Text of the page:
February 20, 2010

Interpreters collective bargaining bill gets another good hearing in the House

This time it’s on the version that passed the Senate, but the Federation-initiated interpreters collective bargaining bill got another good reception back in the House.

Rep. Alex Wood of the 3rd District even gave the AFSCME Interpreters United activists an over-the-head, double thumbs up before they testified Friday in the House Commerce and Labor Committee.

ESSB 6726 would give the interpreters collective bargaining rights and convene a work group to look at other reforms, including possibly ending the middleman system of brokers that siphons off millions of dollars before it ever reaches the DSHS interpreters.

“Under this state policy, interpreters’ wages have been going down, not just in the short-term because of a crisis, but systematically over the years,” the Federation’s Dennis Eagle told the committee. “Wages are going down under the tutelage of the state in the DSHS system.

“As independent contractors, the interpreters are powerless to do anything about this. They can’t complain, or they just don’t get hired anymore.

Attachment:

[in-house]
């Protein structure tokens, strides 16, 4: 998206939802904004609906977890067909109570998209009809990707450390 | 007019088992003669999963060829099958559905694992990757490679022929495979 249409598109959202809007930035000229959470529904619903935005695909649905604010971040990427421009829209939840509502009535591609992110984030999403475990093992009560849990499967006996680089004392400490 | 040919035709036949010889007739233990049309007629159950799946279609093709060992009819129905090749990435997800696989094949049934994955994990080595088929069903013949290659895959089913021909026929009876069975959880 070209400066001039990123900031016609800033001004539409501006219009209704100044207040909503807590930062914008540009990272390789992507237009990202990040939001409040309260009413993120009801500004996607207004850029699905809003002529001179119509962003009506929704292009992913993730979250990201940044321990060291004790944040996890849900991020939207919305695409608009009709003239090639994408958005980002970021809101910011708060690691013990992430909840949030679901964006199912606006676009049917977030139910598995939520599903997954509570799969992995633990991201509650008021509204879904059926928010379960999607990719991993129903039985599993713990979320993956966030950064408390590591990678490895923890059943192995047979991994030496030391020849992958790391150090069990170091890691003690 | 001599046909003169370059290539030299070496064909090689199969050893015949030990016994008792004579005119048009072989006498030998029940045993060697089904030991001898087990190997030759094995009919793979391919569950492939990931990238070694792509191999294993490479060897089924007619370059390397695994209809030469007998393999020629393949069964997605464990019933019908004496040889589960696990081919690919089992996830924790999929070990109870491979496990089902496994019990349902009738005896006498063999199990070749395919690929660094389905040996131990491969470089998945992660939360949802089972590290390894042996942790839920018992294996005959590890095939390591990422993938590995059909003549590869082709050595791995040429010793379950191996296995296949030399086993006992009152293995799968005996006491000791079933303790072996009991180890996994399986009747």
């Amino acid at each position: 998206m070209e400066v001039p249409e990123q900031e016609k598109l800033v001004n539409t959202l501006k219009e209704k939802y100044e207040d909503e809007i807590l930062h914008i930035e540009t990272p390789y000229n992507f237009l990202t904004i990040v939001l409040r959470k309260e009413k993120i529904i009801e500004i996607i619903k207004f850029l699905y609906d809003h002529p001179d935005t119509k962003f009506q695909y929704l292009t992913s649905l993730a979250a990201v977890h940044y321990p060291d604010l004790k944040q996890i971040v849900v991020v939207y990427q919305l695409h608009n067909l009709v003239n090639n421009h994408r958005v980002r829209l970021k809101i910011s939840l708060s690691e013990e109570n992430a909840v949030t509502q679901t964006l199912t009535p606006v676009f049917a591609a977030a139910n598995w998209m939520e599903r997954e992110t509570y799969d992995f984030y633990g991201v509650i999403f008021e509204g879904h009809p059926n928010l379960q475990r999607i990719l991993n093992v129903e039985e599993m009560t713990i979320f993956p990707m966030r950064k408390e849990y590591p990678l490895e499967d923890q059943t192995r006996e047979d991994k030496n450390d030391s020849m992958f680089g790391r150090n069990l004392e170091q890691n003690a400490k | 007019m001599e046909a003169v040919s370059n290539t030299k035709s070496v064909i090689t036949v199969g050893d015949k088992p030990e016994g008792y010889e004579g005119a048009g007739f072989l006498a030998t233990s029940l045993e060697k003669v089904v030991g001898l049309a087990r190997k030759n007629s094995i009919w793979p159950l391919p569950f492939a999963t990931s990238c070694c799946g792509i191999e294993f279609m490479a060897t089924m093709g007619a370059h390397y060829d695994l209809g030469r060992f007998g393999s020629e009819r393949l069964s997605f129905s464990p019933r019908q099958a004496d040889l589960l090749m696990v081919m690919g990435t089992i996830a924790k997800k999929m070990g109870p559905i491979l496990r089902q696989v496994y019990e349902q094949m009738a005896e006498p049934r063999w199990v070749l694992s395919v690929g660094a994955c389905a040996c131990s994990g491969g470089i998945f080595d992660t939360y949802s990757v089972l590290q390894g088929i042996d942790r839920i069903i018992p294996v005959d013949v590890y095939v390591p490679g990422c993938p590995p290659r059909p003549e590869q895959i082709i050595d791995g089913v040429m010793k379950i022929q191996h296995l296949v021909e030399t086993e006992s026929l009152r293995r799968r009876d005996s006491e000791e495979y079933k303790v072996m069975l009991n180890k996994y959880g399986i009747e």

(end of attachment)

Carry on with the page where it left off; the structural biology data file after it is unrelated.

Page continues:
“So they’re voting with their feet, leaving the field, the pool of qualified interpreters for medically needy people is diminishing, the department’s forced to lower standards in order to get enough people into the pool….and it’s having an adverse impact on the 160,000 users of this service every year.

“And that’s why the collective bargaining piece is so important to the interpreters. Sure, their wages need to improve, there’s more to it than that. It’s about having a voice, about being part of a team, and banding together to solve problems and promote their industry.”

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